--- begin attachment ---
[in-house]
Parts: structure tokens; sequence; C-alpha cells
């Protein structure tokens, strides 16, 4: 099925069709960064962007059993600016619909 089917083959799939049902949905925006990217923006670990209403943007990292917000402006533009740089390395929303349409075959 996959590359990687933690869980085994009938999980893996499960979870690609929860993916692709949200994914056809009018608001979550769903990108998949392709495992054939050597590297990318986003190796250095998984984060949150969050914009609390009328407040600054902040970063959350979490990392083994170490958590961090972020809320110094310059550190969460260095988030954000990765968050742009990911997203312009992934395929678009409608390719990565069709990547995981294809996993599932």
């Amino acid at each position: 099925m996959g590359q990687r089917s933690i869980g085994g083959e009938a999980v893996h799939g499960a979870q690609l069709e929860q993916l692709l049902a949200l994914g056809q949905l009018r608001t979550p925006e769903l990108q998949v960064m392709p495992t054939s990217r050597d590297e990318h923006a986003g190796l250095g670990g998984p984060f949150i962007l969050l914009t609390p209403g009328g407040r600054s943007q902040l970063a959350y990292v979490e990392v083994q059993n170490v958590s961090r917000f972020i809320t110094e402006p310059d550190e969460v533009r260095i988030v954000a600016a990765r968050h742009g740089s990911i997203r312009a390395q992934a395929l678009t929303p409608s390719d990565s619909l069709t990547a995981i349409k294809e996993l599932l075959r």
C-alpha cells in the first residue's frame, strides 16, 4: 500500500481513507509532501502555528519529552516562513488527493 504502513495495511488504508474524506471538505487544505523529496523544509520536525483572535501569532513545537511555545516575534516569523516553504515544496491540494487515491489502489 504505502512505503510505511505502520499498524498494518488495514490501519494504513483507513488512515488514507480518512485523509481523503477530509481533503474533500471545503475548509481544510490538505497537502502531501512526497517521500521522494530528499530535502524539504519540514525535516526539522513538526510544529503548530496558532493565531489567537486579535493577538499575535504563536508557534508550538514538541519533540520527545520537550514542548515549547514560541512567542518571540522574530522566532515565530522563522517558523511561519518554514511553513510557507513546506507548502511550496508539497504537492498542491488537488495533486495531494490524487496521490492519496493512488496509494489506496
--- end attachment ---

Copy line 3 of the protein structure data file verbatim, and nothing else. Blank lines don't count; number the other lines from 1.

């Protein structure tokens, strides 16, 4: 099925069709960064962007059993600016619909 089917083959799939049902949905925006990217923006670990209403943007990292917000402006533009740089390395929303349409075959 996959590359990687933690869980085994009938999980893996499960979870690609929860993916692709949200994914056809009018608001979550769903990108998949392709495992054939050597590297990318986003190796250095998984984060949150969050914009609390009328407040600054902040970063959350979490990392083994170490958590961090972020809320110094310059550190969460260095988030954000990765968050742009990911997203312009992934395929678009409608390719990565069709990547995981294809996993599932």